Researchers cite four ways to include long-term care more effectively in healthcare reform efforts
In the report, authors argue that the cost-effectiveness of health and long-term care services can be improved through increased home- and community-based care services and better coordination of healthcare delivery in facilities. Their specific suggestions include expanding Medicaid HCBS programs; improving care coordination for dual-eligibles-seniors who qualify for both Medicare and Medicaid; improving care coordination for seniors with chronic conditions; and establishing a public long-term care insurance program.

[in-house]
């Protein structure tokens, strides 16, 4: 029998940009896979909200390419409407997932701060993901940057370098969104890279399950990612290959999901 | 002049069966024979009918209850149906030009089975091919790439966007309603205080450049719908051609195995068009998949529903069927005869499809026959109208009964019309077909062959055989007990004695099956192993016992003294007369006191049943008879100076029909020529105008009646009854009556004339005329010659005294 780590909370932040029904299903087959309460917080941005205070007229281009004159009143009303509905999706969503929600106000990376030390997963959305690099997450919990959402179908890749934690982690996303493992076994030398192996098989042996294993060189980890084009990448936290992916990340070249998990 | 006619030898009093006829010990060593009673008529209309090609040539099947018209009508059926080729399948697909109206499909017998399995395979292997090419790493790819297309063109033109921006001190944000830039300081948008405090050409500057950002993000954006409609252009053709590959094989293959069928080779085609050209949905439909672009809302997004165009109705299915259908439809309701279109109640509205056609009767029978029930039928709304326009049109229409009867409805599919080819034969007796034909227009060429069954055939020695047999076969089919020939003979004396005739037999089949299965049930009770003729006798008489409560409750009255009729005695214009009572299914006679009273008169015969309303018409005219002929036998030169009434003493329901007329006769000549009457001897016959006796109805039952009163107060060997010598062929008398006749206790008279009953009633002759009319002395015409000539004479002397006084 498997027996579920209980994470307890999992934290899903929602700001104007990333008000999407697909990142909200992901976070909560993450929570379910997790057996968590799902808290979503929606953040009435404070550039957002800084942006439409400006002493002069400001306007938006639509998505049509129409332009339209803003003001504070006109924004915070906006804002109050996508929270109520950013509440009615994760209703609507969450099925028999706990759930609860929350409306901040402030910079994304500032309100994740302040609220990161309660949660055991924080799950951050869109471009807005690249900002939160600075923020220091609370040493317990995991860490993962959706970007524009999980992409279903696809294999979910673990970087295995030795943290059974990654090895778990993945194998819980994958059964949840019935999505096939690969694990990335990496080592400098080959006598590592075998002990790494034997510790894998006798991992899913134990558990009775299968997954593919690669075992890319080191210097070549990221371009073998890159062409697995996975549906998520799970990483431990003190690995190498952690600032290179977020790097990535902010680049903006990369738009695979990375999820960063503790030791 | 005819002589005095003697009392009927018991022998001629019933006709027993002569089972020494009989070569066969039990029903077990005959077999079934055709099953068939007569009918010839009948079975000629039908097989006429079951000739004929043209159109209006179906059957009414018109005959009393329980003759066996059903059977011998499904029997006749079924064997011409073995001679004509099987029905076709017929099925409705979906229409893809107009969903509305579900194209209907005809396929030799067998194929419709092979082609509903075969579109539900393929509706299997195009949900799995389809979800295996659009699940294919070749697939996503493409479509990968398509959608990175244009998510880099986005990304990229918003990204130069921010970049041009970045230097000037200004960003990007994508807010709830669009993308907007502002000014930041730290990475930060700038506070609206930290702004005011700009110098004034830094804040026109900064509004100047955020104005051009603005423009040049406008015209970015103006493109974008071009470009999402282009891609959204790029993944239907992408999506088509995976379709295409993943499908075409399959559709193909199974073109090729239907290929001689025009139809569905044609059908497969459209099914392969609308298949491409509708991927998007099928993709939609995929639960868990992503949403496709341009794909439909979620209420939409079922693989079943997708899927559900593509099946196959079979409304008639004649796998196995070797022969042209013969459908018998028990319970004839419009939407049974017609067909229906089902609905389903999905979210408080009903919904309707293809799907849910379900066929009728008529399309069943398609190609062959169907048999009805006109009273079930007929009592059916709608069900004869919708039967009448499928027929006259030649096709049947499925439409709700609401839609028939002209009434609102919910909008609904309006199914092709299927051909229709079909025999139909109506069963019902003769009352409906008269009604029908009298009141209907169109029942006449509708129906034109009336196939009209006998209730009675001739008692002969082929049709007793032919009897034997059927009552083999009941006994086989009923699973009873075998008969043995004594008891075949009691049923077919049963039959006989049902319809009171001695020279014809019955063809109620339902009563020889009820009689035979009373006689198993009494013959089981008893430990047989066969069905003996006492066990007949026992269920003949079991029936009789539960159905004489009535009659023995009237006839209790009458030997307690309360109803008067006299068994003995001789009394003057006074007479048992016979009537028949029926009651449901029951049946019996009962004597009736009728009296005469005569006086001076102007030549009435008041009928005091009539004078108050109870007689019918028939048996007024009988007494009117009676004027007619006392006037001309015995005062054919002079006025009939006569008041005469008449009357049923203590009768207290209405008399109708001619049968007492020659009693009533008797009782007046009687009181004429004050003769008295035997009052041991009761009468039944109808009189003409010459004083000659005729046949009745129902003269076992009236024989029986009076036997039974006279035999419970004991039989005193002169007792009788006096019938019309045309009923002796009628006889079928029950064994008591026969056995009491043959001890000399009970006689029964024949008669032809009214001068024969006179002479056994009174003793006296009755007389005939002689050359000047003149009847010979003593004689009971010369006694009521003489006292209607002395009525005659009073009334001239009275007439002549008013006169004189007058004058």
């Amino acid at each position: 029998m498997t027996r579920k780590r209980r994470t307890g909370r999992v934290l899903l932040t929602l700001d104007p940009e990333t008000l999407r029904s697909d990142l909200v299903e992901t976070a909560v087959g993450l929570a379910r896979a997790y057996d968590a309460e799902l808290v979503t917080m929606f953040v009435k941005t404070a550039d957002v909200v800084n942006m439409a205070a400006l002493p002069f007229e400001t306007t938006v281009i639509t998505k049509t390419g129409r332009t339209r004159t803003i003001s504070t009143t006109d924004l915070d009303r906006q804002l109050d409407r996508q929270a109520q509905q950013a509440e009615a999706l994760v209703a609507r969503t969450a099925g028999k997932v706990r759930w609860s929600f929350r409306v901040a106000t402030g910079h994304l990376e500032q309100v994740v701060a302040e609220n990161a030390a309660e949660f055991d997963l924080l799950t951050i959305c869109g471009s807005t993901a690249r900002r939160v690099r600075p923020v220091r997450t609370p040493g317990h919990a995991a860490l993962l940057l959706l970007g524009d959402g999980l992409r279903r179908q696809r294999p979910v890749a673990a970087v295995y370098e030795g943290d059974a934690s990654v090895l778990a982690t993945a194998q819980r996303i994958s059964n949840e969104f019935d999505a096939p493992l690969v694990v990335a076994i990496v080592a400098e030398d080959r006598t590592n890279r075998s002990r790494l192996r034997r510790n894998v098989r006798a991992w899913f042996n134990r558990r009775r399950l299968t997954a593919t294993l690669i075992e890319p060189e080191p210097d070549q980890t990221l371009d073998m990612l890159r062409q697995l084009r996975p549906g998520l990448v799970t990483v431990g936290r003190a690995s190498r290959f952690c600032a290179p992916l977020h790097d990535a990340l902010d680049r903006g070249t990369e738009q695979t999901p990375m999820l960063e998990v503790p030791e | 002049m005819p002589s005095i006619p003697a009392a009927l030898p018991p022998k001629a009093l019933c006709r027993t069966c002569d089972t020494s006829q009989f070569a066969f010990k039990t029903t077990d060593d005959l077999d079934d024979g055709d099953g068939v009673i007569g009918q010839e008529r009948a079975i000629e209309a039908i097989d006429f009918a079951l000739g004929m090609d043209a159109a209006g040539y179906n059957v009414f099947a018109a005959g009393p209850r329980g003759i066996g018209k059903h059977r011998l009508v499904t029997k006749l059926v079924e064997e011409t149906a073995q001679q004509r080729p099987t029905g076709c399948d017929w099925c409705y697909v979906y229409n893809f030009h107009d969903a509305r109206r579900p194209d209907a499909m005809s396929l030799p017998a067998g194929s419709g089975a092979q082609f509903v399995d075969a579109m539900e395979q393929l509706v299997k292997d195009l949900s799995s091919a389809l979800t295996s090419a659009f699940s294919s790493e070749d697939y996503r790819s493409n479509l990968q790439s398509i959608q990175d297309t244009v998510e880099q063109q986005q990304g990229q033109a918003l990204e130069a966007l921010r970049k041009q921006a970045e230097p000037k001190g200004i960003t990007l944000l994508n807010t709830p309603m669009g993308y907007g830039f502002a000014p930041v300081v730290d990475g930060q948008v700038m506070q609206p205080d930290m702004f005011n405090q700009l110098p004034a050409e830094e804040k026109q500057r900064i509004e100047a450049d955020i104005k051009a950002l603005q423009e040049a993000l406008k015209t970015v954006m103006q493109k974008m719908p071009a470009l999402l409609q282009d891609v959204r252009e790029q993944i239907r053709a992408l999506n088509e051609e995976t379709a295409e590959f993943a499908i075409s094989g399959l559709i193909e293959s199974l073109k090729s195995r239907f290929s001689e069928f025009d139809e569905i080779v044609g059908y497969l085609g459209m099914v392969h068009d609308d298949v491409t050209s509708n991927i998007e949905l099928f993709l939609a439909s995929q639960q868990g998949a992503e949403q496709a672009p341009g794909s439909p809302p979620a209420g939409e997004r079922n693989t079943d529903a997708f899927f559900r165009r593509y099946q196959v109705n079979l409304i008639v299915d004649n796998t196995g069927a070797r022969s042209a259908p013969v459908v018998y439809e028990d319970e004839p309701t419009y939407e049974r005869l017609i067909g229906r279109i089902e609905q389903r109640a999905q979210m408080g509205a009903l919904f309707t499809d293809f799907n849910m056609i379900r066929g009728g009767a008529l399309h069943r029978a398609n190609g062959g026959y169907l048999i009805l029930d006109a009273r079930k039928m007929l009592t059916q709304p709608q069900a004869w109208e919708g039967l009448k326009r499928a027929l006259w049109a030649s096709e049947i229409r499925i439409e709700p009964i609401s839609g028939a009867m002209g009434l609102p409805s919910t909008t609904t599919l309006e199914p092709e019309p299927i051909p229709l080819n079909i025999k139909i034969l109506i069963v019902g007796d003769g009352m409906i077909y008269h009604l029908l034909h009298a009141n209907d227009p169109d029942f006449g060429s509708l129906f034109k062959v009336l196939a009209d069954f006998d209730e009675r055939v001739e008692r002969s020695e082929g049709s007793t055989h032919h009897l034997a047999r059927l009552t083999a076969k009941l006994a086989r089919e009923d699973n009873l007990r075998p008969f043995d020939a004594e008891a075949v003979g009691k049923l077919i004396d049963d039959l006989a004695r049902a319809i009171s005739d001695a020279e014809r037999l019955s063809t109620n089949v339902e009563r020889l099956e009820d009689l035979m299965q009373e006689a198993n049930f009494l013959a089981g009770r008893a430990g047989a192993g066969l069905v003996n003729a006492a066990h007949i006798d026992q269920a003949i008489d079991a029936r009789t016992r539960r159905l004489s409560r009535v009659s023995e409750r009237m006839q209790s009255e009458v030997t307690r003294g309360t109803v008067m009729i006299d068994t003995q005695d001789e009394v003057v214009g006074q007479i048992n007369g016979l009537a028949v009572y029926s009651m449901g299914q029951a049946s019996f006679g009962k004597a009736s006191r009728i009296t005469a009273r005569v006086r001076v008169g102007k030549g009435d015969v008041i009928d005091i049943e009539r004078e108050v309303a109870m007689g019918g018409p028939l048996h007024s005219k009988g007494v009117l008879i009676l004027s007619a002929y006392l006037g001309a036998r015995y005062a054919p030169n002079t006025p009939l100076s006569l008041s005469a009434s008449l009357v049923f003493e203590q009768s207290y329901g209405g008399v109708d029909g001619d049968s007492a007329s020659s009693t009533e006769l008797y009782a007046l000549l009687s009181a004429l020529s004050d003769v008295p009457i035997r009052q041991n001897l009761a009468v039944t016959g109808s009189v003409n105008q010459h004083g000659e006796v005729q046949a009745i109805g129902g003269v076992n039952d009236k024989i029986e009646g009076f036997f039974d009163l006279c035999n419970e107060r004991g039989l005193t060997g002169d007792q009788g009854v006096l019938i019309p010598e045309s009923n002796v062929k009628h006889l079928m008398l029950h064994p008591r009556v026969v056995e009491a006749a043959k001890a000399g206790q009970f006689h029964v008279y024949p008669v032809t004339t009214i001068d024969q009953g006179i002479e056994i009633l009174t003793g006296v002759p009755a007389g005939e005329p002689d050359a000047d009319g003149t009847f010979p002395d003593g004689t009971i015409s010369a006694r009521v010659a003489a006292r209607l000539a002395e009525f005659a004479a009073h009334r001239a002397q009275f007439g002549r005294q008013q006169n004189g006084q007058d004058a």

Although the current version of the Senate Health, Education, Labor and Pensions Committee reform bill contains a program that would establish a national disability insurance benefit to help pay for long-term care in the event of a disability, long-term care services and supports have largely been overlooked in the healthcare debate. (McKnight's, 6/5) To view the SCAN report, "Long-Term Care in Health Care Reform: Policy Options to Improve Both," visit www.thescanfoundation.org.